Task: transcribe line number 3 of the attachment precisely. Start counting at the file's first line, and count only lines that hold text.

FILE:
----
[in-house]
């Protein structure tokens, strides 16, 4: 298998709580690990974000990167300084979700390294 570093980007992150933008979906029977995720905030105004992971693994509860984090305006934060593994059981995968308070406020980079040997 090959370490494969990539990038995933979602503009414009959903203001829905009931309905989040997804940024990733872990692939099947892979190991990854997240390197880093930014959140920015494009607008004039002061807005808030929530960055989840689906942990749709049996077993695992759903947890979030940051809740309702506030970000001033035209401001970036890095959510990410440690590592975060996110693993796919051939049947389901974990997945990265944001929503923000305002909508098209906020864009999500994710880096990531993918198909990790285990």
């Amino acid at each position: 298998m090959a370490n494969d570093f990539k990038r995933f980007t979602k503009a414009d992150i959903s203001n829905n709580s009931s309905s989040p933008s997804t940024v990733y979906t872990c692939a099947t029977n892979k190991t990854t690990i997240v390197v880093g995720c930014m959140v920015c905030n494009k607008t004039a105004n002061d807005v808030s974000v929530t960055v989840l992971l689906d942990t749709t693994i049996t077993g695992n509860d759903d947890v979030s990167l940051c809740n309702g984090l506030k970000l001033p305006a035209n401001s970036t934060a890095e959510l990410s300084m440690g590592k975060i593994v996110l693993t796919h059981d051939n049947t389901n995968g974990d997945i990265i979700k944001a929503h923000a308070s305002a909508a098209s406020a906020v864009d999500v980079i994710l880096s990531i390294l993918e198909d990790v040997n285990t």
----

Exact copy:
């Amino acid at each position: 298998m090959a370490n494969d570093f990539k990038r995933f980007t979602k503009a414009d992150i959903s203001n829905n709580s009931s309905s989040p933008s997804t940024v990733y979906t872990c692939a099947t029977n892979k190991t990854t690990i997240v390197v880093g995720c930014m959140v920015c905030n494009k607008t004039a105004n002061d807005v808030s974000v929530t960055v989840l992971l689906d942990t749709t693994i049996t077993g695992n509860d759903d947890v979030s990167l940051c809740n309702g984090l506030k970000l001033p305006a035209n401001s970036t934060a890095e959510l990410s300084m440690g590592k975060i593994v996110l693993t796919h059981d051939n049947t389901n995968g974990d997945i990265i979700k944001a929503h923000a308070s305002a909508a098209s406020a906020v864009d999500v980079i994710l880096s990531i390294l993918e198909d990790v040997n285990t």